Butter Chicken (Makhani Murgh)


Butter Chicken is one of the most famous Indian dishes, it is featured in most cookery books, served in most Indian restaurants and probably everyone knows how it tastes. I have decided however to post this recipe because it was by far the best Butter Chicken I have ever had both at home and in restaurants. I owe this successful result to Julie Sahni and her Classic Indian Cookery.  I have recently bought it after a long quest for a good, serious introduction to the Indian cuisine with non-Westernised, basic recipes. This excellent, educative book lives up to all my expectations, the Butter Chicken recipe alone was worth the buy and I am looking forward to learning what seems like the real Indian cuisine.

As you probably know Butter Chicken is not a five-minute dish. I would call it “two in one” because the first step consists in preparing Tandoori Chicken marinade. Even though it takes minimum 5 hours (including the marinating time), the preparation is very easy and requires only planning the meal ahead (personally I prefer to marinate the meat overnight). According to Julie Sahni Butter Chicken can be refrigerated for up to two days and then reheated, so you can have two different meals in a couple of days. As usually, I have slightly modified the recipe and also reduced the ingredients amounts to serve for three to four people. My biggest change was to use bite-sized chicken breast pieces instead of the bigger pieces simply because I had only skinless breasts that night.

TIPS: The recipe calls for natural meat tenderiser. I didn’t have it and substituted it by the leftover pineapple juice I had used in Pork Tocino. This tip, learnt from Ray (Wok with Ray), proved even more impressive with chicken. The meat was incredibly tender. Thank you once more, Ray!

The sugar addition is not necessary, but I have the habit to add a bit of sugar to every dish with tomato sauce to enhance the tomato sweetness.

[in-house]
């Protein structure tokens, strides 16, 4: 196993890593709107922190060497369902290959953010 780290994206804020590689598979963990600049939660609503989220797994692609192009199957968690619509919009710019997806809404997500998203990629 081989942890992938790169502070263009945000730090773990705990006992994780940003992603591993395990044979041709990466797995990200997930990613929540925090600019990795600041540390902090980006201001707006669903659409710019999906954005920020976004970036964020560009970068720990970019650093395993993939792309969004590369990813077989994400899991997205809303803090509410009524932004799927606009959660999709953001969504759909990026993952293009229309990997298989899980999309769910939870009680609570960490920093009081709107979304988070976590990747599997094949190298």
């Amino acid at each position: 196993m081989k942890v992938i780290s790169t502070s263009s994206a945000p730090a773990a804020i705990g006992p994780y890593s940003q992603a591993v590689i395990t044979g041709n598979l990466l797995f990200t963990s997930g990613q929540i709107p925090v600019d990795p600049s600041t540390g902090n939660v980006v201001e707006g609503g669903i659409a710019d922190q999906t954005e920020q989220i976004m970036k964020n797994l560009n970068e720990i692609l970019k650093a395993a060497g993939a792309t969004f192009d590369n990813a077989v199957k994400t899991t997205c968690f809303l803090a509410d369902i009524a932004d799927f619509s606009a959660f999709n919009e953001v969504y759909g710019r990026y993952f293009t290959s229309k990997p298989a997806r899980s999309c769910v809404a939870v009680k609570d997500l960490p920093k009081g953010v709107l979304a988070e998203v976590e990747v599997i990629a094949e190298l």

Preparation: 5 hours – 2 days (overnight or 4 hours marinating + 1 hour the following day)

Ingredients (serves 3 – 4 ): 

500 g chicken breasts (skinless, cut into bite-sized pieces) or one small chicken, skinned and and cut into pieces (neck and wings should be discarded and used elsewhere)

1/2 teaspoon natural meat tenderiser or 6-7 tablespoons pineapple juice

1 teaspoon salt

2 tablespoons lemon juice

Tandoori marinade:

1 clove garlic

1 teaspoon chopped fresh ginger

1/2 teaspoon roasted and ground cumin seeds

1/4 teaspoon ground cardamom

1 teaspoon chili powder (I have used Korean chili)

1 teaspoon paprika or 1/2 teaspoon tandoori colouring (I used another teaspoon of very bright Korean chili)

30 g natural yogurt

Butter Chicken:

350 ml canned tomatoes (I used tomato purée)

2 fresh chili peppers (I have used Thai bird’s-eye)

1 tablespoon fresh ginger, chopped

1 teaspoon ground cumin

1 teaspoon paprika (I have used Korean chili)

1 teaspoon garam masala

1 teaspoon sugar

100 ml liquid cream (I have used 25% fat)

50 g  butter

2-3 tablespoons oil

2 tablespoons fresh coriander leaves (chopped)

(1 teaspoon ground roasted cumin seeds)


Rub the chicken pieces with lemon juice, salt and pineapple juice.

(If you are using bigger chicken pieces, prick them with a fork and make diagonal cuts with a knife so that the marinade enters the flesh).

Leave them to marinade for 30 minutes.

In the meantime prepare the tandoori marinade putting all the ingredients in a food processor and mixing them thoroughly.

Combine the tandoori marinade with the chicken meat and leave to marinate either for 4 hours at room temperature or in the fridge overnight.

(Julie Sahni says the meat shouldn’t marinate for more than 2 days when using the meat tenderiser. Otherwise it will become too soft. I have no idea how it will react to the pineapple juice after two days, but it’s safer to keep it for 48 hours maximum.)

/If you want to prepare Tandoori Chicken, take it out of the fridge one hour before grilling or roasting in the oven. Baste it with some ghee or oil and roast it or grill it (the time depends on the size of the pieces; it will take maximum 30 minutes in the oven preheated to 260°C and maximum 40 minutes on a grill; if you use small, bite-sized pieces it will take  no more than 10-15 minutes)./

If you prepare Butter Chicken, cut up the bigger marinated pieces in half.

Put the tomatoes, the chili and the ginger in a food processor and mix until smooth.

Put a tablespoon butter and two tablespoons oil in a pan and fry the chicken pieces over medium heat until they are browned (you might have to do it in several batches).

Put the fried chicken aside.

Add one more tablespoon butter to the pan and fry cumin and paprika for about 10 seconds, stirring.

Pour the tomato sauce over the spices, add the sugar and cook, stirring, for about 5 minutes.

Reduce the heat and add the cream and the chicken pieces.

Cook them for about 10 minutes, stirring and checking if the sauce doesn’t burn.

Add the remaining butter, garam masala and roasted cumin seeds (not obligatory).

Stir well and leave the dish covered for 30 minutes before serving.